GSA Annual Meeting in Denver, Colorado, USA - 2016

Paper No. 23-6
Presentation Time: 9:15 AM


FRIEDMAN, Eric T., Geoscience, Texas Tech University, Science Building 125, Lubbock, TX 79409 and SWEET, Dustin E., Department of Geosciences, Texas Tech University, MS 1053, Science Building 125, Lubbock, TX 79409,

In the Delaware Basin of west Texas, visible volumes of siliciclastics are present in various highstand slope and basin carbonate deposits, yet appear absent in others. We propose that a ramp versus rimmed shelf geometry may be a control on the volume and grain-size of detrital siliciclastic grains delivered to basin settings at times of relative highstand sea level. Samples were collected along a detailed, measured section through similar environmental facies of the Bell Canyon Formation (rimmed) and Bone Springs Limestone (ramp) to analyze the detrital silicate-mineral fraction weight percent and grain size. Samples from both areas are dark, organic-rich micrite to wackestone, as confirmed by thin section analysis.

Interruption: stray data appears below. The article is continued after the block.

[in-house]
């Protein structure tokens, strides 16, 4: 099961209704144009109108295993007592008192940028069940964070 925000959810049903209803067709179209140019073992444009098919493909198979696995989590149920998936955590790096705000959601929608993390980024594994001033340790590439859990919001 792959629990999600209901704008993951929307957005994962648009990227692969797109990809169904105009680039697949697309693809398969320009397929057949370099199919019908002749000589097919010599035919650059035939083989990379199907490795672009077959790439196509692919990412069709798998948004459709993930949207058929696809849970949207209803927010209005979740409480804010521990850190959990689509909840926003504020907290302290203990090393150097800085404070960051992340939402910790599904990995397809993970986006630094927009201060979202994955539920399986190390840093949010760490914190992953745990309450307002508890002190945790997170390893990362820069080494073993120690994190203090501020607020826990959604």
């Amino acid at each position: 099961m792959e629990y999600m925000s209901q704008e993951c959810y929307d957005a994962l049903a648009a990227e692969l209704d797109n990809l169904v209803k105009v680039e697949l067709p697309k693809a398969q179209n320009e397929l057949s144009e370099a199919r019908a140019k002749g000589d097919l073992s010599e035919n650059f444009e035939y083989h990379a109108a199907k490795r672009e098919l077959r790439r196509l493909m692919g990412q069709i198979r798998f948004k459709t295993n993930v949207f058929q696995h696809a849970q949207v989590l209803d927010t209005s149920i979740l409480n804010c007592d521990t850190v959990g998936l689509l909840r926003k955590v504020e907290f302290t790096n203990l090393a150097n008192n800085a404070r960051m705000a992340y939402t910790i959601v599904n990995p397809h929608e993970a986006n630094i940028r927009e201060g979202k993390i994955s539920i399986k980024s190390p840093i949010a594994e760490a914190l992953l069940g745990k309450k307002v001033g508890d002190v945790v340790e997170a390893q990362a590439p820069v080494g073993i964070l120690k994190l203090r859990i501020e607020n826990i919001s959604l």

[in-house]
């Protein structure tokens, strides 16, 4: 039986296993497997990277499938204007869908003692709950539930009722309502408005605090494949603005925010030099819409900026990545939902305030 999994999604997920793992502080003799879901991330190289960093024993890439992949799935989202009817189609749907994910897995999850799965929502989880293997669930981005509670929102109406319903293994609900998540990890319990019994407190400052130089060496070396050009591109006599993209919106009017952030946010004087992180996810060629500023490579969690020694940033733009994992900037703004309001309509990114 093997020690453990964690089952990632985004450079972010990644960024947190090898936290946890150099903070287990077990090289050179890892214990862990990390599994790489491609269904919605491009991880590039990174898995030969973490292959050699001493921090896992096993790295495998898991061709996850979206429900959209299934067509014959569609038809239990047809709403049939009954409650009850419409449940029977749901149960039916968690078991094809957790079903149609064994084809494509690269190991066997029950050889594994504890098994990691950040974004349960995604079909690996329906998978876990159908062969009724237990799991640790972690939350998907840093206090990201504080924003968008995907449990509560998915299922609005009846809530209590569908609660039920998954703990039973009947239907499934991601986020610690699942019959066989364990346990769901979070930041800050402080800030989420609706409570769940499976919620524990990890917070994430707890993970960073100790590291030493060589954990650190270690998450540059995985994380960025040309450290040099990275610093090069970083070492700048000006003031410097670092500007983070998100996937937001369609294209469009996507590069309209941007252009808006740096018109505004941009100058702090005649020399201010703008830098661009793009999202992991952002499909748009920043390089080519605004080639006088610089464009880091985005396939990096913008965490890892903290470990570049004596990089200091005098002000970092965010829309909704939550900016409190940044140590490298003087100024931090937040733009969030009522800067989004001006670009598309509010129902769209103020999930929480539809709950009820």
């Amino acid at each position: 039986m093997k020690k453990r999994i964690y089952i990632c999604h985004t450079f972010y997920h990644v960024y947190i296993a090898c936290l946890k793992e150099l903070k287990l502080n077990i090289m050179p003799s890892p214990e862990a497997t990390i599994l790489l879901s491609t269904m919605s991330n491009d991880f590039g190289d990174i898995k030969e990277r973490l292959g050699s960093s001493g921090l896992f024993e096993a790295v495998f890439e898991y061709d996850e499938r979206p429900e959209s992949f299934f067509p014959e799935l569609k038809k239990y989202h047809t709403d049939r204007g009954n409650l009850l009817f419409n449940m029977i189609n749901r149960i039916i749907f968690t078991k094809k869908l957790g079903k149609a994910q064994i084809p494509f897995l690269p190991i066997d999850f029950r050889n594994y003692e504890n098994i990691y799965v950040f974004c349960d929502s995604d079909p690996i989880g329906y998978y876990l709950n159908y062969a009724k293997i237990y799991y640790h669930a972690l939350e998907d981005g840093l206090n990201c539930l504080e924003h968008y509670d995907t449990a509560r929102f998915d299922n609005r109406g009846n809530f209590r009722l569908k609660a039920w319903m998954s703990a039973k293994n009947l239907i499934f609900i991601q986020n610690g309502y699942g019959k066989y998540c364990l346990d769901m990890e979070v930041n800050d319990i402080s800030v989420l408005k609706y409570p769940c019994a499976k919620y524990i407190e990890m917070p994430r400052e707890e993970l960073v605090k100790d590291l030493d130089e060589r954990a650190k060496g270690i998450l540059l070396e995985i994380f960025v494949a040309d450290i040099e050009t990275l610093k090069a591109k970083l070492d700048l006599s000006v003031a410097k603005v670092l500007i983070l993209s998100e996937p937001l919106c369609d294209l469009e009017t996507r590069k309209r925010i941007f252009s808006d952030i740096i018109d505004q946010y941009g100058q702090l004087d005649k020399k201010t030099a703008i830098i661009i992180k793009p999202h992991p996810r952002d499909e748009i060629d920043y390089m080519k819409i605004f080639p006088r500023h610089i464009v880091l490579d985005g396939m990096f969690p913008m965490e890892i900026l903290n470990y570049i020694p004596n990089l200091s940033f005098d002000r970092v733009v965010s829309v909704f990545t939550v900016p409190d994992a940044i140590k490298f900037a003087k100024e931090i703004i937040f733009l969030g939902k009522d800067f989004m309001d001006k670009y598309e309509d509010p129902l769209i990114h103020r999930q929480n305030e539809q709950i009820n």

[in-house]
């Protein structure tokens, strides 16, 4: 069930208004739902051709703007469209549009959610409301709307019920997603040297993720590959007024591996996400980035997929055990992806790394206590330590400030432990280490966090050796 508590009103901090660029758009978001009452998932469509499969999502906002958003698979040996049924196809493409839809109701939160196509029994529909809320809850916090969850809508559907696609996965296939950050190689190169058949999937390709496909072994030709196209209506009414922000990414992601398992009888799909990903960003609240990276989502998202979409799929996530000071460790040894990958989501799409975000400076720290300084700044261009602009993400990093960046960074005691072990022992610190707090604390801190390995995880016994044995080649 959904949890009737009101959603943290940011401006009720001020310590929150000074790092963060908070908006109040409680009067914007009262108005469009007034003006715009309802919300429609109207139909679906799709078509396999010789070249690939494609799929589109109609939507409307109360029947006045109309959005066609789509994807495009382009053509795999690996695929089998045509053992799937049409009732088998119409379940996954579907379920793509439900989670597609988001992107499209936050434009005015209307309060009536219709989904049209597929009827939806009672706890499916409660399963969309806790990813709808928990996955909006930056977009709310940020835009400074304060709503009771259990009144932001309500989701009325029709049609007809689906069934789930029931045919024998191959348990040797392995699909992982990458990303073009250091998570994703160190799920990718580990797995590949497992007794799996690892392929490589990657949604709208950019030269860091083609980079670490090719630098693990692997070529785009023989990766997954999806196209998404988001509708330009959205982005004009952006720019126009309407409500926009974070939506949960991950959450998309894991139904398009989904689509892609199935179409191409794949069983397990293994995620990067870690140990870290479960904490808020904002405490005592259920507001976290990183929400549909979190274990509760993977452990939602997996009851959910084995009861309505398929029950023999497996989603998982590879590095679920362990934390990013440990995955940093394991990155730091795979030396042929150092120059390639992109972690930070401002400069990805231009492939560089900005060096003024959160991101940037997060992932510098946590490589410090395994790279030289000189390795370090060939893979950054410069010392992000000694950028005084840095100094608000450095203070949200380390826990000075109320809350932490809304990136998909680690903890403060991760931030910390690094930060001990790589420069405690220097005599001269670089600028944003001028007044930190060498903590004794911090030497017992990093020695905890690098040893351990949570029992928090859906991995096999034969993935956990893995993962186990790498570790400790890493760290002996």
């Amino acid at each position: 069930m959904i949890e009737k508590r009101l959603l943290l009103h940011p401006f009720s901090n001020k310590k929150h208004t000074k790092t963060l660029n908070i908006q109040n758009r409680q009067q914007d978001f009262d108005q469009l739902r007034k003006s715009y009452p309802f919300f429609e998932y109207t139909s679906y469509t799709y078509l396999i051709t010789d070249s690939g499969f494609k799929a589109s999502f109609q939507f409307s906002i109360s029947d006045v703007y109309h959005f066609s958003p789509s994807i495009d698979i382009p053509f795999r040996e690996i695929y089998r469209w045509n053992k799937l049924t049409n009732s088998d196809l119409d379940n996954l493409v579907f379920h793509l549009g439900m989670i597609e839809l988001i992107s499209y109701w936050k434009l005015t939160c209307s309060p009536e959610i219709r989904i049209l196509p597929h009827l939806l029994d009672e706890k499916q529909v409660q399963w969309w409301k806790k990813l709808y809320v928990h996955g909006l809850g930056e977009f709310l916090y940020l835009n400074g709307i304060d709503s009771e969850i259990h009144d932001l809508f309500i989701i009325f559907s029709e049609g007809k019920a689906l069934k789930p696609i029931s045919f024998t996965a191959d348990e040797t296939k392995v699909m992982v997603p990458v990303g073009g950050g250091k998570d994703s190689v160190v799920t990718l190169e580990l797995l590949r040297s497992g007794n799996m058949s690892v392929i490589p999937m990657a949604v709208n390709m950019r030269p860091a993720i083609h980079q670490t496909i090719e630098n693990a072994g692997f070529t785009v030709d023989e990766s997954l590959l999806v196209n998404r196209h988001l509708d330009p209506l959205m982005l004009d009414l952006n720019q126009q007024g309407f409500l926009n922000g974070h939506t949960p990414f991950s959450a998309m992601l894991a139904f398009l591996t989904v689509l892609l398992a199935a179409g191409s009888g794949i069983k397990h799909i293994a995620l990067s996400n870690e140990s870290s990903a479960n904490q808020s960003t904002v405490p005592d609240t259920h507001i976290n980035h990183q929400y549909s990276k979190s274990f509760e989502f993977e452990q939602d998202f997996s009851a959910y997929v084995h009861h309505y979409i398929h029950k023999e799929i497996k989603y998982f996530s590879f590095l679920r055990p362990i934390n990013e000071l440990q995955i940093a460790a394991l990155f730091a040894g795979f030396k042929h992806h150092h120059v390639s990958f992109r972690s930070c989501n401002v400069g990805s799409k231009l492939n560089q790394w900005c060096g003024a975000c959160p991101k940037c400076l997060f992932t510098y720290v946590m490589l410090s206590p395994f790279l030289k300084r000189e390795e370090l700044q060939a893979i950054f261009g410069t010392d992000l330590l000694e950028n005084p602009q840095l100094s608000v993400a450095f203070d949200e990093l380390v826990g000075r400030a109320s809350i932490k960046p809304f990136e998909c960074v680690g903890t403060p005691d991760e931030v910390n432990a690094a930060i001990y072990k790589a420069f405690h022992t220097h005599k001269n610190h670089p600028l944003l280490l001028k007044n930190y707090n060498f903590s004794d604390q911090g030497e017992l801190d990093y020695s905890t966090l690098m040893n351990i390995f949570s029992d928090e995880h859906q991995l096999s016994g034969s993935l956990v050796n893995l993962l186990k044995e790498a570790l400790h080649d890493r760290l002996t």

Samples were treated with formic acid and hydrogen peroxide to remove carbonate and organics, respectively. The remaining-residue fractions from the Bell Canyon Formation average 6.5% and range from 3-13% of the original rock weight. The Bone Springs Limestone’s remaining-residue fractions average 2.8% and range from 2-3% of the original rock weight. Furthermore, grain-size analysis of the remaining-residue demonstrates that the median grain size (D50) in each interval of the two sections is relatively consistent and ranges from 6-12 microns (very fine to fine silt), with each sample dominantly composed of grains 20 microns or smaller in diameter. Most coarse silt and sand-sized grains from all samples are diagenetic products, such as silicified paleomicrobe skeletons, amorphous silica precipitate, iron oxides, or glauconite, as determined by binocular microscopic analysis. Some samples did contain significant sand-sized detrital quartz grains, most notably those of the Bone Springs Limestone. Note, the remaining-residue weight fraction includes not only detrital silicate-mineral fraction, but also these diagenetic products.

Preliminary results indicate that most of the indissolvable silicate-mineral fraction is dominated by silt. Sand-sized particles from the Bell Canyon Formation are almost exclusively diagenetic products. Sand-sized detritus is more common in the Bone Springs Limestone than the Bell Canyon Formation, implying that a rimmed shelf limits sand grains bypassing the carbonate platform during relative highstand sea level.